Residents’ experience of the larger aftershocks will vary by how close they were to the epicentre, the type of soil they were on at the time, and the condition of their houses. The magnitudes being reported by GeoNet are a measure of the energy released by each earthquake, so being closer to the event means it will be felt more strongly. The noise generated by the house, sounds of items toppling from shelves and behaviour of occupants and pets all add to the seriousness of the experience.

It is hard for those of us outside the region to realise that very shallow magnitude 5 earthquakes are notable events in themselves and, if we were to experience one during the middle of the night, the noise and shaking would have us diving under tables or heading for doorways.

For southern Hawke’s Bay residents, this was amply illustrated late this morning when a magnitude 5.2 earthquake struck the area. The quake, which struck at 10:48 was centred 20 km south-east of Porangahau (90 km south of Hastings) at a depth of 15km. By midday, more than 600 reports of the event had been filed with GeoNet, with strong shaking reported at Hastings, Waipukurau, Dannevirke and Porangahau. Light damage has been reported at Porangahau. The quake was felt from Gisborne to Wellington.

To put up with this constant background of small to moderate earthquakes begins to grate on the nerves after a while. Cantabrians are to be admired for plodding through this while dealing with the damage and mess in their domestic environments and the upheaval in day-to-day life.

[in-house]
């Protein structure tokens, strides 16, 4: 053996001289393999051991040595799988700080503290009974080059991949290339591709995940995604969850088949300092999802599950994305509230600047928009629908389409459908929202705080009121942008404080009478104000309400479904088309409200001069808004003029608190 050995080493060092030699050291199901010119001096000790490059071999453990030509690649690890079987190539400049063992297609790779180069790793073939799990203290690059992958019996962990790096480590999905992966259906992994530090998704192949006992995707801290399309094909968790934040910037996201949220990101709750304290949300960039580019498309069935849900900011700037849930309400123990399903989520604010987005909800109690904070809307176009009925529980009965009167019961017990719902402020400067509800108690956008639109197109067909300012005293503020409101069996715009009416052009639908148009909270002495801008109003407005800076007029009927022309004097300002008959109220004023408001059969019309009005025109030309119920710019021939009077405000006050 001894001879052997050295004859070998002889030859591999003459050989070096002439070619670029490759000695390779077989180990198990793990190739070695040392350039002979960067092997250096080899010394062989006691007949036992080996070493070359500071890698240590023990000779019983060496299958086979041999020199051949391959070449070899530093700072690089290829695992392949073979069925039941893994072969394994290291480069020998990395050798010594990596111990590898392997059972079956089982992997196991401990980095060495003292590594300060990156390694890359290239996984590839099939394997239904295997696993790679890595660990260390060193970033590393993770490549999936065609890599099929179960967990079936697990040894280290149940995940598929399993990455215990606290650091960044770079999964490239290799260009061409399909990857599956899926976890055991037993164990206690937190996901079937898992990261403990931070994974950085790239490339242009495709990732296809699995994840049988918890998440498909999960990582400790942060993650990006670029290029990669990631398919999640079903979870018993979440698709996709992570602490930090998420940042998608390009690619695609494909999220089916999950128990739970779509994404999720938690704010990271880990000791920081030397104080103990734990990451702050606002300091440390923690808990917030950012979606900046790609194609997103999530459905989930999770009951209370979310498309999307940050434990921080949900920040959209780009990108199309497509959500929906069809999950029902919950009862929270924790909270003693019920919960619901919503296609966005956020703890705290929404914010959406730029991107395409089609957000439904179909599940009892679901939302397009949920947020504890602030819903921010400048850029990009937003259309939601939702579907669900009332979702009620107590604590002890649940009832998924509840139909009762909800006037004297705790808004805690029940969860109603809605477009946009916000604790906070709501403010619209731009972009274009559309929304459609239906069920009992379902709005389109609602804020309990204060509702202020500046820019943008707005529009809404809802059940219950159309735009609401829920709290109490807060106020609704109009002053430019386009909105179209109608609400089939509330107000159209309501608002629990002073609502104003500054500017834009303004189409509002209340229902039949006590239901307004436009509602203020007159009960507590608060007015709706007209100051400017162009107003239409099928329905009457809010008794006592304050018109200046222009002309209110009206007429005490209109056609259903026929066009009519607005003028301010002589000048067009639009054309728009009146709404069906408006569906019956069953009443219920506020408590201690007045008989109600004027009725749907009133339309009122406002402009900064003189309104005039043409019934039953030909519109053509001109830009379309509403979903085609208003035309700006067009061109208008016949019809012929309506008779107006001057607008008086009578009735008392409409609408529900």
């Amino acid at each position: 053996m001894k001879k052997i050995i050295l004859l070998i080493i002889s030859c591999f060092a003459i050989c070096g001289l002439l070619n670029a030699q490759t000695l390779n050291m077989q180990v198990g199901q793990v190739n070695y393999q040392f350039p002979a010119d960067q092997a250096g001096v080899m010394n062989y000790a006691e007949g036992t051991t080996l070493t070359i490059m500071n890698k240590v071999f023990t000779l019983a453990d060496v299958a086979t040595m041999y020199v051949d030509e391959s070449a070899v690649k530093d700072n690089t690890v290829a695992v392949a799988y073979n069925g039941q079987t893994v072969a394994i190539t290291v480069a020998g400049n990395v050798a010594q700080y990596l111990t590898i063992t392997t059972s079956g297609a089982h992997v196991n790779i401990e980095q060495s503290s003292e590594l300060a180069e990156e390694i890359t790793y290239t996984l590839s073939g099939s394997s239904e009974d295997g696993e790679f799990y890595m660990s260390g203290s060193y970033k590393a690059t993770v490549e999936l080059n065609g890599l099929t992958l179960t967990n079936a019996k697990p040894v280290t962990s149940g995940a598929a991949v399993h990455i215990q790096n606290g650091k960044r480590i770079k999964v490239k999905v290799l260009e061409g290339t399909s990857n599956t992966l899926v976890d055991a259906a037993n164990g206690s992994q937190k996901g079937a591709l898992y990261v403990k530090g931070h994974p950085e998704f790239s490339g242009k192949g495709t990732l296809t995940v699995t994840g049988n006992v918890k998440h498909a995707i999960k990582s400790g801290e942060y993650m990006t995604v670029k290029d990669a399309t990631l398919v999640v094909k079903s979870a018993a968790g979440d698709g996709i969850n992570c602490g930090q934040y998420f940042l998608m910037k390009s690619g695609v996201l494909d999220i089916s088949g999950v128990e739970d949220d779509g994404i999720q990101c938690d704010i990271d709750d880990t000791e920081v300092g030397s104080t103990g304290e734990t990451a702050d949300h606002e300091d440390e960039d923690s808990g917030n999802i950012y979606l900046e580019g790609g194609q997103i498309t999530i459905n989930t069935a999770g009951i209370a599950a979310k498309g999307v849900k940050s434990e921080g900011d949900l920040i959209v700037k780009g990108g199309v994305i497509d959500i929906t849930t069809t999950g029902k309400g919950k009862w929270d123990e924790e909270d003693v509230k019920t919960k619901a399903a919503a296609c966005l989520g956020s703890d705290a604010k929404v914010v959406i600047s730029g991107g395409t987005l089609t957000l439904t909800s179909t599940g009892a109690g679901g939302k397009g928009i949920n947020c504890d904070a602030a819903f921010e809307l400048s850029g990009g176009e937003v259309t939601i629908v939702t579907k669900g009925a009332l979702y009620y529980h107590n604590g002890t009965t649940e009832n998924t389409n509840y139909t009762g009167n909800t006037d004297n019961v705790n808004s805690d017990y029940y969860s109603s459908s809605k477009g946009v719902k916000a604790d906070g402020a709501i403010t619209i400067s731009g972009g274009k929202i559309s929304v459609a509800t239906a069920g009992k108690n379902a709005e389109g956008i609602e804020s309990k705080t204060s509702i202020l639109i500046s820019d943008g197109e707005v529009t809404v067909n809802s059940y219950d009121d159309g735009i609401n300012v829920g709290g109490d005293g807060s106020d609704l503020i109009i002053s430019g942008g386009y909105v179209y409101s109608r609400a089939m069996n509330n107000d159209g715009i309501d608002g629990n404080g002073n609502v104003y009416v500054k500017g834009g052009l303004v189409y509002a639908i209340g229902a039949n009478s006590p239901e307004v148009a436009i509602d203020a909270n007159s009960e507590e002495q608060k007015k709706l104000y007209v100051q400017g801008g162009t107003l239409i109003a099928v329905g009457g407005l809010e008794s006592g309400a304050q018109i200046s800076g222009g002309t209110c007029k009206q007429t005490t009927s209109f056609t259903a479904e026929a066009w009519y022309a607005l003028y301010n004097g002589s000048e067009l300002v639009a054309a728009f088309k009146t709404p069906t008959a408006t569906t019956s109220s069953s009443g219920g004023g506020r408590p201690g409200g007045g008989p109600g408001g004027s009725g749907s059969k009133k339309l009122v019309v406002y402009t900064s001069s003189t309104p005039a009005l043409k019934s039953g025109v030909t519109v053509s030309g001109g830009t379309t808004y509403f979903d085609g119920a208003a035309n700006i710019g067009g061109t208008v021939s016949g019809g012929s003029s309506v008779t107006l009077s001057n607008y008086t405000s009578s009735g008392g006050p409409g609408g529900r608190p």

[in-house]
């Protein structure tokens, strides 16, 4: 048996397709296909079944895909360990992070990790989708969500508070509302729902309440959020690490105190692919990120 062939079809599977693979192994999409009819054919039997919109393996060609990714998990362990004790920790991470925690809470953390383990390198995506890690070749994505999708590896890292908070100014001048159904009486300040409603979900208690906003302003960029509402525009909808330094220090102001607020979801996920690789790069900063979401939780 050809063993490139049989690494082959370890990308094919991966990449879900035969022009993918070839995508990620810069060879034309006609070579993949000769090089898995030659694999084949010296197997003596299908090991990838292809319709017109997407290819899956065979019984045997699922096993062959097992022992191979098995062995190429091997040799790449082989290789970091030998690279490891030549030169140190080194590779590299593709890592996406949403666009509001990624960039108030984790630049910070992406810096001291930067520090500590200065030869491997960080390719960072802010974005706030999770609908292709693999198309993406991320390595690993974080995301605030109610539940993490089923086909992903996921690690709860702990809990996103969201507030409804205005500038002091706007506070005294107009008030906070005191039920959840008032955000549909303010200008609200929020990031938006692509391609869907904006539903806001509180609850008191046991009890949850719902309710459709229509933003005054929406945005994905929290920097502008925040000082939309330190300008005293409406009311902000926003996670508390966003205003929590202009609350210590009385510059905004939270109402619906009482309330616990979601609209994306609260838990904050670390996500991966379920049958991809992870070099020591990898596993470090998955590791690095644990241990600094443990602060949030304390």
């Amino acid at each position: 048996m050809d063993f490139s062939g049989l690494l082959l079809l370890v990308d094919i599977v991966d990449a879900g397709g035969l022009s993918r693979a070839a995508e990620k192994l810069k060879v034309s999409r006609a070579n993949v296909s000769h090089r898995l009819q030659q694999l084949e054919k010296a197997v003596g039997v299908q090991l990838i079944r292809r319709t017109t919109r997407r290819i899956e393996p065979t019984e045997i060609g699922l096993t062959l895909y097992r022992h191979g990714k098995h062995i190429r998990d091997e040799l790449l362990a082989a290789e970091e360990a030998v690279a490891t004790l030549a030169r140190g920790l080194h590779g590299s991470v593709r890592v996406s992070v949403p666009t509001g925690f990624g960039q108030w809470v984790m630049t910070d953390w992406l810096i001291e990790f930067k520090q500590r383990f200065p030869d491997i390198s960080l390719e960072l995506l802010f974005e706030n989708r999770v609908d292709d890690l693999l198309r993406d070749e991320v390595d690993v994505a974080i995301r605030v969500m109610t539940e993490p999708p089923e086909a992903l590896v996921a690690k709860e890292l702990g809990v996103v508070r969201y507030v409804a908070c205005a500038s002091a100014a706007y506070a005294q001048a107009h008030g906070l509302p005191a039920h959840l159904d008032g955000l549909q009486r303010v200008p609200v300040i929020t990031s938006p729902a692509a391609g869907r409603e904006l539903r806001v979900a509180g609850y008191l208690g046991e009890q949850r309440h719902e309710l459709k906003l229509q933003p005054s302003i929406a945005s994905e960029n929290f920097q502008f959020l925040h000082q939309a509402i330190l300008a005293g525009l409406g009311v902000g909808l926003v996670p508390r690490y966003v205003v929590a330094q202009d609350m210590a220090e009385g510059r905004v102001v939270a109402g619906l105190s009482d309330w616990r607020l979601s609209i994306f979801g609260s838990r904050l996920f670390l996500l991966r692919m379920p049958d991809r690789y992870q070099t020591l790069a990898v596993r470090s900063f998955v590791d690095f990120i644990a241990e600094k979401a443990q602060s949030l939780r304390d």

Simply turning on the tap to rinse some salad vegetables for dinner requires a new routine. It shouldn’t be done at the present time. Christchurch, once so proud of its tasty water, now has to boil the stuff for three minutes before it can be used safely. Whilst contamination is not universal, it is still possible that local pollution from broken sewer lines is contaminating the water supply to some houses while the neighbour’s supply is fine. Therefore the boiling instruction is wise advice while so much infrastructure remains to be inspected and repaired.

An automatic reaction ”“ I need water, so I turn a tap on ”“ has to be replaced with a new routine. One resident remarked on how many times we wash our hands while preparing a meal. With the possibility of the tap water being contaminated this routine also has to be modified.

Even minor annoyances such as these are part of the new daily routines being experienced in a region where houses are damaged, some people are without toilet facilities, and there is a constant background of aftershocks. There is such widespread variation in people’s circumstances, that some residents have only minor issues to deal with, and their homes are sound and secure.

At the other end of the spectrum is life in the town of Kaiapoi where liquefaction was widespread and many homes are uninhabitable. I was heartened to watch, on television last night, some of the residents pause in their cleanup work yesterday and park their shovels to clap as a truck turned up with portaloos on the back! Thank heavens for small mercies.

[Compiled from data provided by the GeoNet project and its sponsors EQC, GNS Science and FRST and eyewitness reports from friends in the Canterbury region.]